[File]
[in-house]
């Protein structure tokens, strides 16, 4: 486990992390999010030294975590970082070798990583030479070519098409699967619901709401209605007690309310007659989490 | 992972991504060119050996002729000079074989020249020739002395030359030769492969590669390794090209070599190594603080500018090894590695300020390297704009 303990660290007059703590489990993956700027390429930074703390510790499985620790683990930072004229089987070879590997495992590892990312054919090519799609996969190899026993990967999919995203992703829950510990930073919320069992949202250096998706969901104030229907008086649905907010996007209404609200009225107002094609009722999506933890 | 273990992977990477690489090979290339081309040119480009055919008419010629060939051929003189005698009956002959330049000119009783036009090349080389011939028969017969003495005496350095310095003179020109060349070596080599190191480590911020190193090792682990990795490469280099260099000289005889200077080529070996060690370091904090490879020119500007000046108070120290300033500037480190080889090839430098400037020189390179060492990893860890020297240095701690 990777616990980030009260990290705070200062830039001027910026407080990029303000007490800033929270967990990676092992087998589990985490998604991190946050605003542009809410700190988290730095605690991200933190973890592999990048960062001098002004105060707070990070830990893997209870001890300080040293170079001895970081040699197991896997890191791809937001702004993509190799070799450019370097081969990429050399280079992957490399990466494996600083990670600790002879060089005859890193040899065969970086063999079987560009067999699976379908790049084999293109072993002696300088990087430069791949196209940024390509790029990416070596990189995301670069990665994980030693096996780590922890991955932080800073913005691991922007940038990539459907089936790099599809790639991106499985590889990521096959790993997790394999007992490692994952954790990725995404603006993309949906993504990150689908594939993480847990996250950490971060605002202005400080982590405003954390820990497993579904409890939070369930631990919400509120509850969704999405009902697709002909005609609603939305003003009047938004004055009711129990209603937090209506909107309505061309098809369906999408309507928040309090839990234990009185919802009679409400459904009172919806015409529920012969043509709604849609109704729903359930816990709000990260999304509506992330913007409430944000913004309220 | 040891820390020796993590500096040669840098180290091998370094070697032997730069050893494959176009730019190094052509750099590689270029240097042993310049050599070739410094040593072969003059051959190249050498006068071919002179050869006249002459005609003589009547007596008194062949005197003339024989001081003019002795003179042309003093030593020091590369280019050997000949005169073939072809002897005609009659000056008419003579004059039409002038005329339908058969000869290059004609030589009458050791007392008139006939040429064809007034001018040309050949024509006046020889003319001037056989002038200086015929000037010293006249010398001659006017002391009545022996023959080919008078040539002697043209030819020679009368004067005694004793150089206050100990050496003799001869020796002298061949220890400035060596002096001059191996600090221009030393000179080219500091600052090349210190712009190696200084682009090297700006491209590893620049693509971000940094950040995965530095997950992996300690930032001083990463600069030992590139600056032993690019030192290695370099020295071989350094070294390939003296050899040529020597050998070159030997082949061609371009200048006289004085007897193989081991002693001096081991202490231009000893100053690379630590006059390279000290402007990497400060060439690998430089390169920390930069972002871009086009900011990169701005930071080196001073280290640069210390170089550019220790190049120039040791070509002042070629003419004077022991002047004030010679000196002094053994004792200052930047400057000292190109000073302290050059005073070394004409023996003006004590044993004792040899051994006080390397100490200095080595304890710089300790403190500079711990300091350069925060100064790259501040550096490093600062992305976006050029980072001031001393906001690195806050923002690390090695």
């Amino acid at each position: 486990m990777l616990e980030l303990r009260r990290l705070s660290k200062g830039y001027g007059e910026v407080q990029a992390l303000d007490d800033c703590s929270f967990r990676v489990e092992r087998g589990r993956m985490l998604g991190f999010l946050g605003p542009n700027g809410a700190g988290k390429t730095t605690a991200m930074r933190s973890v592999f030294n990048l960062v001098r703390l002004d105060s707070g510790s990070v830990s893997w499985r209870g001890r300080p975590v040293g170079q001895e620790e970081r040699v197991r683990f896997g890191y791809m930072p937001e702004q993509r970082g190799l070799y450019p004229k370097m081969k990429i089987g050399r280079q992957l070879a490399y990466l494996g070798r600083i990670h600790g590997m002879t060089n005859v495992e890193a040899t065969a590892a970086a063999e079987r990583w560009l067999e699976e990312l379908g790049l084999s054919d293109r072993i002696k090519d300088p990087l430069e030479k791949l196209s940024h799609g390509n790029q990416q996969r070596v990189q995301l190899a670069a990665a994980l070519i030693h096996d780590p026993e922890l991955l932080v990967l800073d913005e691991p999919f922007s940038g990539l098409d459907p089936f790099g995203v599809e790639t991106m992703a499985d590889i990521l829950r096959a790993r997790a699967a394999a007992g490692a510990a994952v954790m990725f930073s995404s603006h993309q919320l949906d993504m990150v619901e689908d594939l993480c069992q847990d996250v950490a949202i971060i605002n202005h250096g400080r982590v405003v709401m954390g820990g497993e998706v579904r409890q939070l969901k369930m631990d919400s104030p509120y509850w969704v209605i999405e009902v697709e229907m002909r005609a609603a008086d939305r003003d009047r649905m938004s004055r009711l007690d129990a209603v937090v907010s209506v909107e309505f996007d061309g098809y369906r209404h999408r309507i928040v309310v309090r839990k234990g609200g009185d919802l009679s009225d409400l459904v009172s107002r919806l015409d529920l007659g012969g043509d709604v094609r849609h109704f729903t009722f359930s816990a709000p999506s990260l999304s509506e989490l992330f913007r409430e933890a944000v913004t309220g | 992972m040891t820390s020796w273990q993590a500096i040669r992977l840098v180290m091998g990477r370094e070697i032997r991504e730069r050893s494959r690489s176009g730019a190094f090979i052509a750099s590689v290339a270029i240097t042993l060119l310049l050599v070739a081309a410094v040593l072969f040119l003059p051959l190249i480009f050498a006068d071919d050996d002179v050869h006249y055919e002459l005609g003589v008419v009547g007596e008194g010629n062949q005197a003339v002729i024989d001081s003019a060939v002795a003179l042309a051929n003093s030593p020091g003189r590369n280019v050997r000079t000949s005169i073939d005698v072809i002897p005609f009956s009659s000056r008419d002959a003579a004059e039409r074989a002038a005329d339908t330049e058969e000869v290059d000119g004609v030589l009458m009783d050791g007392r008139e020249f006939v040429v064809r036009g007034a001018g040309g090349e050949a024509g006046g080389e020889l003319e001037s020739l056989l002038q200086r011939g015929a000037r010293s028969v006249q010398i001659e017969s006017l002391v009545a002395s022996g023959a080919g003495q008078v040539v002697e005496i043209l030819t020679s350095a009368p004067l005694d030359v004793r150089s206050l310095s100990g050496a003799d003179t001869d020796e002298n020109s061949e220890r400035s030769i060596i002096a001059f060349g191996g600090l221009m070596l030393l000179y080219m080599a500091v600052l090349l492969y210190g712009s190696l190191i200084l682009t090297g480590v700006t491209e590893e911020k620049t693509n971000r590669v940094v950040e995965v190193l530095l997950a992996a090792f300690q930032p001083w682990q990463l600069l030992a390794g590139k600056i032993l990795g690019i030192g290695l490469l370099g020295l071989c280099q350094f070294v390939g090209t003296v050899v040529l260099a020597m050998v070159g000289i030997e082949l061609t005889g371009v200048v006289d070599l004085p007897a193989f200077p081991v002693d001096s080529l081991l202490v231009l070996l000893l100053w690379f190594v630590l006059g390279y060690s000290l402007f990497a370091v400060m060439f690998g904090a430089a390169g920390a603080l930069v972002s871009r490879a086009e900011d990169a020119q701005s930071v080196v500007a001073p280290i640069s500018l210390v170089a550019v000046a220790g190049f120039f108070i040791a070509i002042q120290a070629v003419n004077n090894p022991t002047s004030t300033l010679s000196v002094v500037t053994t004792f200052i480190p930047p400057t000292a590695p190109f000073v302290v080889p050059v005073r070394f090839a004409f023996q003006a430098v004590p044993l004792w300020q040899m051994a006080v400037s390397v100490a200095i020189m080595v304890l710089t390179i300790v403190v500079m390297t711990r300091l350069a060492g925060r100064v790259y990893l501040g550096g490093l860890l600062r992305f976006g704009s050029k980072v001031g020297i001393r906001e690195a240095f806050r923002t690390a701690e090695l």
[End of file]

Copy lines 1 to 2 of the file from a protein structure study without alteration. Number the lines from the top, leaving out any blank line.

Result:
[in-house]
């Protein structure tokens, strides 16, 4: 486990992390999010030294975590970082070798990583030479070519098409699967619901709401209605007690309310007659989490 | 992972991504060119050996002729000079074989020249020739002395030359030769492969590669390794090209070599190594603080500018090894590695300020390297704009 303990660290007059703590489990993956700027390429930074703390510790499985620790683990930072004229089987070879590997495992590892990312054919090519799609996969190899026993990967999919995203992703829950510990930073919320069992949202250096998706969901104030229907008086649905907010996007209404609200009225107002094609009722999506933890 | 273990992977990477690489090979290339081309040119480009055919008419010629060939051929003189005698009956002959330049000119009783036009090349080389011939028969017969003495005496350095310095003179020109060349070596080599190191480590911020190193090792682990990795490469280099260099000289005889200077080529070996060690370091904090490879020119500007000046108070120290300033500037480190080889090839430098400037020189390179060492990893860890020297240095701690 990777616990980030009260990290705070200062830039001027910026407080990029303000007490800033929270967990990676092992087998589990985490998604991190946050605003542009809410700190988290730095605690991200933190973890592999990048960062001098002004105060707070990070830990893997209870001890300080040293170079001895970081040699197991896997890191791809937001702004993509190799070799450019370097081969990429050399280079992957490399990466494996600083990670600790002879060089005859890193040899065969970086063999079987560009067999699976379908790049084999293109072993002696300088990087430069791949196209940024390509790029990416070596990189995301670069990665994980030693096996780590922890991955932080800073913005691991922007940038990539459907089936790099599809790639991106499985590889990521096959790993997790394999007992490692994952954790990725995404603006993309949906993504990150689908594939993480847990996250950490971060605002202005400080982590405003954390820990497993579904409890939070369930631990919400509120509850969704999405009902697709002909005609609603939305003003009047938004004055009711129990209603937090209506909107309505061309098809369906999408309507928040309090839990234990009185919802009679409400459904009172919806015409529920012969043509709604849609109704729903359930816990709000990260999304509506992330913007409430944000913004309220 | 040891820390020796993590500096040669840098180290091998370094070697032997730069050893494959176009730019190094052509750099590689270029240097042993310049050599070739410094040593072969003059051959190249050498006068071919002179050869006249002459005609003589009547007596008194062949005197003339024989001081003019002795003179042309003093030593020091590369280019050997000949005169073939072809002897005609009659000056008419003579004059039409002038005329339908058969000869290059004609030589009458050791007392008139006939040429064809007034001018040309050949024509006046020889003319001037056989002038200086015929000037010293006249010398001659006017002391009545022996023959080919008078040539002697043209030819020679009368004067005694004793150089206050100990050496003799001869020796002298061949220890400035060596002096001059191996600090221009030393000179080219500091600052090349210190712009190696200084682009090297700006491209590893620049693509971000940094950040995965530095997950992996300690930032001083990463600069030992590139600056032993690019030192290695370099020295071989350094070294390939003296050899040529020597050998070159030997082949061609371009200048006289004085007897193989081991002693001096081991202490231009000893100053690379630590006059390279000290402007990497400060060439690998430089390169920390930069972002871009086009900011990169701005930071080196001073280290640069210390170089550019220790190049120039040791070509002042070629003419004077022991002047004030010679000196002094053994004792200052930047400057000292190109000073302290050059005073070394004409023996003006004590044993004792040899051994006080390397100490200095080595304890710089300790403190500079711990300091350069925060100064790259501040550096490093600062992305976006050029980072001031001393906001690195806050923002690390090695």